The Brazilian Cerrado is the largest savanna of South America, and once covered about two million km2, mainly in the Brazilian Central Plateau (GOTTSBERGER & SILBERBAUER-GOTTSBERGER 2006a). Most of its plant species are zoochorous, and birds are the main seed dispersers in Cerrado (GOTTSBERGER & SILBERBAUER-GOTTSBERGER 2006b). However, the great majority of the bird species seems to be generalist and the fruits constitute only a part of their diet (GOTTSBERGER & SILBERBAUER-GOTTSBERGER 2006b). In this work, we tested whether large and cryptically-colored species of fruit-eating birds spend more time per feeding visit than smaller and conspicuous ones in fruiting plants of the Brazilian Cerrado. Data were obtained from the literature for eight fruiting plant species and from field observations of birds feeding on fruits of Zanthoxylum rhoifolium Lam. (Rutaceae). Additionally, we tested whether the diet of bird species and the size and type of the fruit influence the duration of feeding visits of birds in fruiting plants of Cerrado.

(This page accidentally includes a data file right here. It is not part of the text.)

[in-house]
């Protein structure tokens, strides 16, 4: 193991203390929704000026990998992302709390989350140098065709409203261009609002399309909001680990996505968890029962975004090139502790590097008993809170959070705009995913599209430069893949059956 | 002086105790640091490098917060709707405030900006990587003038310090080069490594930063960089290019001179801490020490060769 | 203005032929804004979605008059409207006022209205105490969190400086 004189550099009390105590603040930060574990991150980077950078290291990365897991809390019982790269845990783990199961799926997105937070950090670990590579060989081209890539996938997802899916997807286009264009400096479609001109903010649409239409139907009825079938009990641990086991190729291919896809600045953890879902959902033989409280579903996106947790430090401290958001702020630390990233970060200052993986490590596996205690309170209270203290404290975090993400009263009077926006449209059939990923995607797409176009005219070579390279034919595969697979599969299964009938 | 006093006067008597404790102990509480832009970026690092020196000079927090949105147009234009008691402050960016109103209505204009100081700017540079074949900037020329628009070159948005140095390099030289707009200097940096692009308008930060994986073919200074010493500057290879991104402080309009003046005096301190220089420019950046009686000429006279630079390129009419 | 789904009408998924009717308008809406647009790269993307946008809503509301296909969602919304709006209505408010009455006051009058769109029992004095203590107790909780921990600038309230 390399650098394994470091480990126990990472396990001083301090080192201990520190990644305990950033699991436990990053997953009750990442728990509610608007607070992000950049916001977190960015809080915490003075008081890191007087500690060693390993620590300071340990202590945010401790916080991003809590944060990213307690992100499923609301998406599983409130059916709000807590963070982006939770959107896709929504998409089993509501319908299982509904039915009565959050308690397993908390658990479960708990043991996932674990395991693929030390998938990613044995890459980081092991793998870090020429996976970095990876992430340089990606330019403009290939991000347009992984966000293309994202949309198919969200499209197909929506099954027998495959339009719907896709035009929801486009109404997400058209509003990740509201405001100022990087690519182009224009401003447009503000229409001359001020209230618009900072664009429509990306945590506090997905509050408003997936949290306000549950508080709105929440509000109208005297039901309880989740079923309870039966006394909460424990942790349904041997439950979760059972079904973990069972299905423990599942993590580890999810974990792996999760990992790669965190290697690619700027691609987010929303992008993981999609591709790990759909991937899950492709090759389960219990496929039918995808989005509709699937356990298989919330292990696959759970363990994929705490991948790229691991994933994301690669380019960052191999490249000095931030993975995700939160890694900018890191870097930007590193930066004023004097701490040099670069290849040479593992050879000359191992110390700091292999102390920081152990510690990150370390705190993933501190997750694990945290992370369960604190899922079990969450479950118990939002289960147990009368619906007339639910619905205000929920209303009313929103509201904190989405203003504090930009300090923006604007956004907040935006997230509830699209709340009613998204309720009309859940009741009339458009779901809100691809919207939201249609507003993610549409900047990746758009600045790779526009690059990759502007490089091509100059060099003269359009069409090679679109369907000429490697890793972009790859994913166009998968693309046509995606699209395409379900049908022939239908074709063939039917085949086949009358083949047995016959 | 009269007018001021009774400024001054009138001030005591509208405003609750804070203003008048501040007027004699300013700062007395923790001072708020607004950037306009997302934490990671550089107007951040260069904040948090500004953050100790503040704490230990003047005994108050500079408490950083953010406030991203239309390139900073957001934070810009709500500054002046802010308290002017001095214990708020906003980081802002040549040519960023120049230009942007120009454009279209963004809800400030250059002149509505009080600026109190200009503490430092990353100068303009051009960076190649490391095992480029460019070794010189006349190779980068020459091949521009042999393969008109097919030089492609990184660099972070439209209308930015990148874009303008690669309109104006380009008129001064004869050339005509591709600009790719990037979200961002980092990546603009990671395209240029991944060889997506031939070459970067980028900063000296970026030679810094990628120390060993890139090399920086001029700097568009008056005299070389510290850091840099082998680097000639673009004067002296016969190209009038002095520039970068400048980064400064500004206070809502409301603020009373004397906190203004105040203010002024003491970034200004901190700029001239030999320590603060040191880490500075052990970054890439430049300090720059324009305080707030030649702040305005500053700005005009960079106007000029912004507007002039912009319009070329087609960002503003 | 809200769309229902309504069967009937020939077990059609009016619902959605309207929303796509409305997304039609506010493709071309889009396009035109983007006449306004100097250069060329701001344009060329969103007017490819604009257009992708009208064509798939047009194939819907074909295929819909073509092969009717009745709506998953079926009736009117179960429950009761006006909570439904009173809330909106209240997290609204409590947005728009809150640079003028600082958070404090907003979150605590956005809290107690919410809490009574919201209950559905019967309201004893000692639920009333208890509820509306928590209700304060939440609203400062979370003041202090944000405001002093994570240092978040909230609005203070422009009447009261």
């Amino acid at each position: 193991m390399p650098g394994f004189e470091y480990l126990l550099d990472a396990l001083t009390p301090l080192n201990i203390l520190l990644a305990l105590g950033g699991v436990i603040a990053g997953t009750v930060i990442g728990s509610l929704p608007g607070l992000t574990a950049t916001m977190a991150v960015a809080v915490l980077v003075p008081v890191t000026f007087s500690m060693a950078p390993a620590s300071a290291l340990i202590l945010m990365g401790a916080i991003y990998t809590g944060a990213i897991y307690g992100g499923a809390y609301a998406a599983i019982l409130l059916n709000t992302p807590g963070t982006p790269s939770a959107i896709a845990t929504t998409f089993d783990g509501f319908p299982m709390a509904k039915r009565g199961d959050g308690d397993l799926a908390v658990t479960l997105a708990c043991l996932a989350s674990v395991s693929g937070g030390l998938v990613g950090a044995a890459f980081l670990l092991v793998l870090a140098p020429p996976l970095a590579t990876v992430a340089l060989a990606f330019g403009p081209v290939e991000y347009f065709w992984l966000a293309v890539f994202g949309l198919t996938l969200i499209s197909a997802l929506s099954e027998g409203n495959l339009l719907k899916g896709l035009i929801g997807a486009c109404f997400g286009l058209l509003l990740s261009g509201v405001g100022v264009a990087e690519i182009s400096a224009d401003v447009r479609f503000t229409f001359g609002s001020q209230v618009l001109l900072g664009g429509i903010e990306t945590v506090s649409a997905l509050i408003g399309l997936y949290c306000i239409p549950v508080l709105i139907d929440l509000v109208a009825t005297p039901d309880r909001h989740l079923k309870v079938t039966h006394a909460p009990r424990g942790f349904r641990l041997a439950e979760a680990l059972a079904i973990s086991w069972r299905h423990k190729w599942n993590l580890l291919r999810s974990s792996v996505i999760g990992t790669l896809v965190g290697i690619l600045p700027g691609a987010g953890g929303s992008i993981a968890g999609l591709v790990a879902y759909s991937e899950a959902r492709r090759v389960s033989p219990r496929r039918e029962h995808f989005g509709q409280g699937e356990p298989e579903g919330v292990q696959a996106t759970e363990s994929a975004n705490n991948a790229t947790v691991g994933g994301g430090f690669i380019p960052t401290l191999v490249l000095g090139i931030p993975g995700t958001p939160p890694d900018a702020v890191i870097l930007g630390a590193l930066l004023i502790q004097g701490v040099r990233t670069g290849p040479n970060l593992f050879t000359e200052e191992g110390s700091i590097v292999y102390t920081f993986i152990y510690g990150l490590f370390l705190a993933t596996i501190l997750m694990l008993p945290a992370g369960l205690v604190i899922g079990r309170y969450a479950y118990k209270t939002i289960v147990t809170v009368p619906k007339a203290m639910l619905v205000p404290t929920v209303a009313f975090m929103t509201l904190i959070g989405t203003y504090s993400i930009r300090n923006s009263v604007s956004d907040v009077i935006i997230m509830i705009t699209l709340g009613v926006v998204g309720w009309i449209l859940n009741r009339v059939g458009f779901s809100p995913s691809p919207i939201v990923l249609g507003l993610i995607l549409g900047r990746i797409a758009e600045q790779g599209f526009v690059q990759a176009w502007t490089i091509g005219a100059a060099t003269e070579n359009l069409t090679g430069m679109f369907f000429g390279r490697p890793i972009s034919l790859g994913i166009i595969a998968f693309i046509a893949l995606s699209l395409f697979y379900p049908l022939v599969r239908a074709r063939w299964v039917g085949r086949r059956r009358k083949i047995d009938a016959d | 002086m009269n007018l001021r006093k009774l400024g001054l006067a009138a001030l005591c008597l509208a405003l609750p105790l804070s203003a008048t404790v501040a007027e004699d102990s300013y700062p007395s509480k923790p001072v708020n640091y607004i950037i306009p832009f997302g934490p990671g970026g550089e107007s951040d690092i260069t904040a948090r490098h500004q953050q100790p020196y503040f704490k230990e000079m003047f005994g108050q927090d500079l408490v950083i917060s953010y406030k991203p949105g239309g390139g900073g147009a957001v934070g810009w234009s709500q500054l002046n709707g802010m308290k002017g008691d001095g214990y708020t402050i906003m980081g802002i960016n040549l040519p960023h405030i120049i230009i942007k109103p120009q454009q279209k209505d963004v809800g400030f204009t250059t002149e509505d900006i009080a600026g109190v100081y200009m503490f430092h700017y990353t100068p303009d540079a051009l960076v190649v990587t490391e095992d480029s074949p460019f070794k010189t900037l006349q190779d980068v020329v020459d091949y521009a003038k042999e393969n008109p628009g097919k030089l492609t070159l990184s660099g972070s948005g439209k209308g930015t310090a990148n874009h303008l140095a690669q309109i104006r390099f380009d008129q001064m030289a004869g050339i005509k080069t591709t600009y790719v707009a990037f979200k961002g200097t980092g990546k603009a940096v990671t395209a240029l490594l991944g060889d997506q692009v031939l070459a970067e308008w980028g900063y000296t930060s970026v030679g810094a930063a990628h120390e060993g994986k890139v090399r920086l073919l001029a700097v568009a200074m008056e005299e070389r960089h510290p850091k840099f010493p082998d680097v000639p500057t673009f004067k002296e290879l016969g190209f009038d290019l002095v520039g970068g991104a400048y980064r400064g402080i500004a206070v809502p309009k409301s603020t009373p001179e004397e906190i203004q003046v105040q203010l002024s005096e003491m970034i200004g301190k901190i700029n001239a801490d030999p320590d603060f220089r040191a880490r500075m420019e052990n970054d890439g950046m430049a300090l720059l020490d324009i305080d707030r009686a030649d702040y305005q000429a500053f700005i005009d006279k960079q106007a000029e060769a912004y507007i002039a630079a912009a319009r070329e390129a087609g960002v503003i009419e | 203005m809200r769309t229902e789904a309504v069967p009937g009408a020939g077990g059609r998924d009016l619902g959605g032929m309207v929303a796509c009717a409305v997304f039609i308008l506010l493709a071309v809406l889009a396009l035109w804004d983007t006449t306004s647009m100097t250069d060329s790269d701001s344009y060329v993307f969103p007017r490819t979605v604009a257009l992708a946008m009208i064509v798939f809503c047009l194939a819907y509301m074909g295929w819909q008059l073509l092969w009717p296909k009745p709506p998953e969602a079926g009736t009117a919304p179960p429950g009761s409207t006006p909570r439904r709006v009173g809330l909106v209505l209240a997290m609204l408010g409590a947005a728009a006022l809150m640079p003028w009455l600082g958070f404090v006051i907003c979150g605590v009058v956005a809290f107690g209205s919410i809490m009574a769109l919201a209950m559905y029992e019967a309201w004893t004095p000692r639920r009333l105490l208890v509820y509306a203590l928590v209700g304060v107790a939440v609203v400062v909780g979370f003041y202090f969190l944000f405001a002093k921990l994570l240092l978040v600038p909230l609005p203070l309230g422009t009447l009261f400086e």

MATERIAL AND METHODS

Fruit-eating birds in Zanthoxylum rhoifolium

Zanthoxylum rhoifolium is a deciduous tree species that grows up to 12 m tall. It is a common and widespread tree in cerrado and forest areas in all central and south Brazil (DAS CHAGAS E SILVA & SOARES-SILVA 2000, OLIVEIRA-FILHO et al. 2001, NETO et al. 2002, BRIDGEWATER et al. 2004). The fruit is a spherical capsule, black when ripe, about 5 mm in length and 5 mm in width. Seeds are small, about 3 mm long and 3 mm wide, with no aril, and with a hard coat (SILVA & PAOLI 2000).

We observed the birds feeding on Z. rhoifolium fruits in a cerrado site of about 125 ha, at the Universidade Federal de São Carlos (21°58'-22°00'S, 47°51'-47°52'W), located in São Carlos municipality, state of São Paulo, southeastern Brazil. Regional climate is highly seasonal, with a wet summer from October to March, and a dry winter from April to September. Annual rainfall is 1,339 mm and mean annual temperature is 22.1 ºC.